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Consumer Grade 3D Scanning

Posted: Sat Jan 05, 2008 7:07 am
by Bones3D
A few days ago, I came across a new device called the NextEngine 3D Scanner that I'm now actually considering buying for use in my own work.

The device is a desktop-based unit capable of scanning both the geometry and texture of any 3D object up to 13" tall by 11" in diameter and works by externally sweeping a set of lasers radially around the object using a motorized turntable. The scanner itself is approximately the same size as your typical external hard drive and connects to any PC running Windows XP or greater through USB.

Features include variable scanning resolution and the ability to scan the same object at different orientations to fill in gaps and other inconsistencies in the geometry by marking relative points on the scanned geometry.

The basic setup costs approximately $2,500 and can be upgraded for CAD specific applications.

There's also a video demonstration of the unit with former TechTV host, Leo LaPorte, that covers some of the basics of what the scanner does.

Overall, it looks like an amazing value and could eventually lead to things like 3D scanning services for the common man.

Posted: Sat Jan 05, 2008 8:25 am
by human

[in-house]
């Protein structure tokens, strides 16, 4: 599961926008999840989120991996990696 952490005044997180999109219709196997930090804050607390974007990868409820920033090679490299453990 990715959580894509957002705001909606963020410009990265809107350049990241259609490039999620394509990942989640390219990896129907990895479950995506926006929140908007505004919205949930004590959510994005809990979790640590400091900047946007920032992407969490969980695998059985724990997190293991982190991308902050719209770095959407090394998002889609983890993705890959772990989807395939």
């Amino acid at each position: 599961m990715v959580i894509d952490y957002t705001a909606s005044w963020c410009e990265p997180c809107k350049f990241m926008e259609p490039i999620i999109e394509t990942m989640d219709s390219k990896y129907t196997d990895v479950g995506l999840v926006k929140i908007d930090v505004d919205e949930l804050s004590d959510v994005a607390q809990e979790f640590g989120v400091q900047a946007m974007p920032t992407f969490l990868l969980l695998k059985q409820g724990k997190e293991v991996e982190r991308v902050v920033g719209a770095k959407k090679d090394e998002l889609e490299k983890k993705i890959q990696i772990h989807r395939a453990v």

If you turn yourself into a nano-service bureau, who knows, some of us might need your help for scanning some action figure.

Hey, you could call yourself our action figure hero.

Posted: Sat Jan 05, 2008 6:53 pm
by Bones3D
It gets better... there are consumer level 3D printers due out later this year for just under $5,000 that'll output objects up to 5 cubic inches.

Of course, if you have $50,000 on hand right now, you could pull off full-color, 1:1 scale 3D object duplication using one of these.

In the meanwhile, there are already several untapped markets for consumer level 3D scanning, such as object generation for virtual worlds like Second Life, that have functioning, real-world economies. It could also be applied to more down-to-earth uses, such as prop generation for use in apps that can import 3D object into scenes, like Anime Studio does.